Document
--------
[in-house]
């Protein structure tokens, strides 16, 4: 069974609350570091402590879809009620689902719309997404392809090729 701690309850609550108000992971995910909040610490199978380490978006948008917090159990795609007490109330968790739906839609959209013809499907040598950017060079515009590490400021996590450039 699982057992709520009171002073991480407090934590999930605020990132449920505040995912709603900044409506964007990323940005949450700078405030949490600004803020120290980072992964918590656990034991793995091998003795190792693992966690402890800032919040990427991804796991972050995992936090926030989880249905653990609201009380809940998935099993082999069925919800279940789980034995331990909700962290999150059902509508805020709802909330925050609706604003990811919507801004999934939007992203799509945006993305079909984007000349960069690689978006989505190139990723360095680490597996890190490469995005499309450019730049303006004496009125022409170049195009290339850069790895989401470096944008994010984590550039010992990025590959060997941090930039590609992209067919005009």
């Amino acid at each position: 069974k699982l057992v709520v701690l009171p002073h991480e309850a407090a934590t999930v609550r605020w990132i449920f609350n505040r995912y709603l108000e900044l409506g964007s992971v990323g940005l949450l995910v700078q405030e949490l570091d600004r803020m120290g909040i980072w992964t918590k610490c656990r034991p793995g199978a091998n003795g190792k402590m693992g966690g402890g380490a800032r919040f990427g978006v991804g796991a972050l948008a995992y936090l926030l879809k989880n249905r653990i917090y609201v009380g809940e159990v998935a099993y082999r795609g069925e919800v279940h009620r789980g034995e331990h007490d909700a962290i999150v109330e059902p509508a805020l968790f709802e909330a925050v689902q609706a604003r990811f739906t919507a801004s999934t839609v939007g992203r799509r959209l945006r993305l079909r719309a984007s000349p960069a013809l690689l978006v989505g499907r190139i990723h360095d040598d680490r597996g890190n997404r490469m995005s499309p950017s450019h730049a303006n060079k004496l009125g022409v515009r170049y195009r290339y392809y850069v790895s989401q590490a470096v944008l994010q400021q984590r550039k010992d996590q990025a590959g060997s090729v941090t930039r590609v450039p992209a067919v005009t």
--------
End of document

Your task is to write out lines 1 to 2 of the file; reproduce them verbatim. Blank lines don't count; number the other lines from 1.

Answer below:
[in-house]
């Protein structure tokens, strides 16, 4: 069974609350570091402590879809009620689902719309997404392809090729 701690309850609550108000992971995910909040610490199978380490978006948008917090159990795609007490109330968790739906839609959209013809499907040598950017060079515009590490400021996590450039 699982057992709520009171002073991480407090934590999930605020990132449920505040995912709603900044409506964007990323940005949450700078405030949490600004803020120290980072992964918590656990034991793995091998003795190792693992966690402890800032919040990427991804796991972050995992936090926030989880249905653990609201009380809940998935099993082999069925919800279940789980034995331990909700962290999150059902509508805020709802909330925050609706604003990811919507801004999934939007992203799509945006993305079909984007000349960069690689978006989505190139990723360095680490597996890190490469995005499309450019730049303006004496009125022409170049195009290339850069790895989401470096944008994010984590550039010992990025590959060997941090930039590609992209067919005009």